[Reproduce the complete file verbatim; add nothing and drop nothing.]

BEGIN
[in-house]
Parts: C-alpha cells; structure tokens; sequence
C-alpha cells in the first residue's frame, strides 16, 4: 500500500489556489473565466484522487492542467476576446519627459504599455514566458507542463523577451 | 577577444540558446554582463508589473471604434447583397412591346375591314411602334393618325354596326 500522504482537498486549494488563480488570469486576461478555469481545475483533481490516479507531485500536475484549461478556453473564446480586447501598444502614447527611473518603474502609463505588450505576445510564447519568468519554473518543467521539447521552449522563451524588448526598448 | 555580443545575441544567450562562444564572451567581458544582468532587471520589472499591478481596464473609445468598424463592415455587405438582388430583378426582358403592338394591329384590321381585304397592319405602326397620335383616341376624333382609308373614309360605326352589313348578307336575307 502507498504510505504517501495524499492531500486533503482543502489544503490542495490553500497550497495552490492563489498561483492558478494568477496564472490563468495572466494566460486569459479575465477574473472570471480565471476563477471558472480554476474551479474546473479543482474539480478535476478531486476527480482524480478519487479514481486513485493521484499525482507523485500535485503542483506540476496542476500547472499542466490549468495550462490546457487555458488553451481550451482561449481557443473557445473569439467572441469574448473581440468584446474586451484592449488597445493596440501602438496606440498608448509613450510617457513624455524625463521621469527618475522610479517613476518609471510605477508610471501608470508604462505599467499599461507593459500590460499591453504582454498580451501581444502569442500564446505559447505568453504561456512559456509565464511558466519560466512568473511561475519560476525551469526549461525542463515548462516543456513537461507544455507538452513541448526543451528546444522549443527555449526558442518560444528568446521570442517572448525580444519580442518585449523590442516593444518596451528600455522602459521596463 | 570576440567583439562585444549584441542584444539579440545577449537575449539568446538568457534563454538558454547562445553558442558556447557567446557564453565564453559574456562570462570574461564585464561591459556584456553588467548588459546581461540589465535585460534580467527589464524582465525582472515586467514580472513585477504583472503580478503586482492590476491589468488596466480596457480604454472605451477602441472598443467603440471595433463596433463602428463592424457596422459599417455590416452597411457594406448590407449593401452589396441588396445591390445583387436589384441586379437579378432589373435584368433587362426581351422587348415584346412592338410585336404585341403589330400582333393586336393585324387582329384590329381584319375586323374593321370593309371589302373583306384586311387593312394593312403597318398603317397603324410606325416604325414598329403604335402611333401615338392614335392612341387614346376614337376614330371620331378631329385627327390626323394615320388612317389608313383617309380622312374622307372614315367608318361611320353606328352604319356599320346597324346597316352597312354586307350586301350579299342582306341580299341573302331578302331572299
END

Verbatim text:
[in-house]
Parts: C-alpha cells; structure tokens; sequence
C-alpha cells in the first residue's frame, strides 16, 4: 500500500489556489473565466484522487492542467476576446519627459504599455514566458507542463523577451 | 577577444540558446554582463508589473471604434447583397412591346375591314411602334393618325354596326 500522504482537498486549494488563480488570469486576461478555469481545475483533481490516479507531485500536475484549461478556453473564446480586447501598444502614447527611473518603474502609463505588450505576445510564447519568468519554473518543467521539447521552449522563451524588448526598448 | 555580443545575441544567450562562444564572451567581458544582468532587471520589472499591478481596464473609445468598424463592415455587405438582388430583378426582358403592338394591329384590321381585304397592319405602326397620335383616341376624333382609308373614309360605326352589313348578307336575307 502507498504510505504517501495524499492531500486533503482543502489544503490542495490553500497550497495552490492563489498561483492558478494568477496564472490563468495572466494566460486569459479575465477574473472570471480565471476563477471558472480554476474551479474546473479543482474539480478535476478531486476527480482524480478519487479514481486513485493521484499525482507523485500535485503542483506540476496542476500547472499542466490549468495550462490546457487555458488553451481550451482561449481557443473557445473569439467572441469574448473581440468584446474586451484592449488597445493596440501602438496606440498608448509613450510617457513624455524625463521621469527618475522610479517613476518609471510605477508610471501608470508604462505599467499599461507593459500590460499591453504582454498580451501581444502569442500564446505559447505568453504561456512559456509565464511558466519560466512568473511561475519560476525551469526549461525542463515548462516543456513537461507544455507538452513541448526543451528546444522549443527555449526558442518560444528568446521570442517572448525580444519580442518585449523590442516593444518596451528600455522602459521596463 | 570576440567583439562585444549584441542584444539579440545577449537575449539568446538568457534563454538558454547562445553558442558556447557567446557564453565564453559574456562570462570574461564585464561591459556584456553588467548588459546581461540589465535585460534580467527589464524582465525582472515586467514580472513585477504583472503580478503586482492590476491589468488596466480596457480604454472605451477602441472598443467603440471595433463596433463602428463592424457596422459599417455590416452597411457594406448590407449593401452589396441588396445591390445583387436589384441586379437579378432589373435584368433587362426581351422587348415584346412592338410585336404585341403589330400582333393586336393585324387582329384590329381584319375586323374593321370593309371589302373583306384586311387593312394593312403597318398603317397603324410606325416604325414598329403604335402611333401615338392614335392612341387614346376614337376614330371620331378631329385627327390626323394615320388612317389608313383617309380622312374622307372614315367608318361611320353606328352604319356599320346597324346597316352597312354586307350586301350579299342582306341580299341573302331578302331572299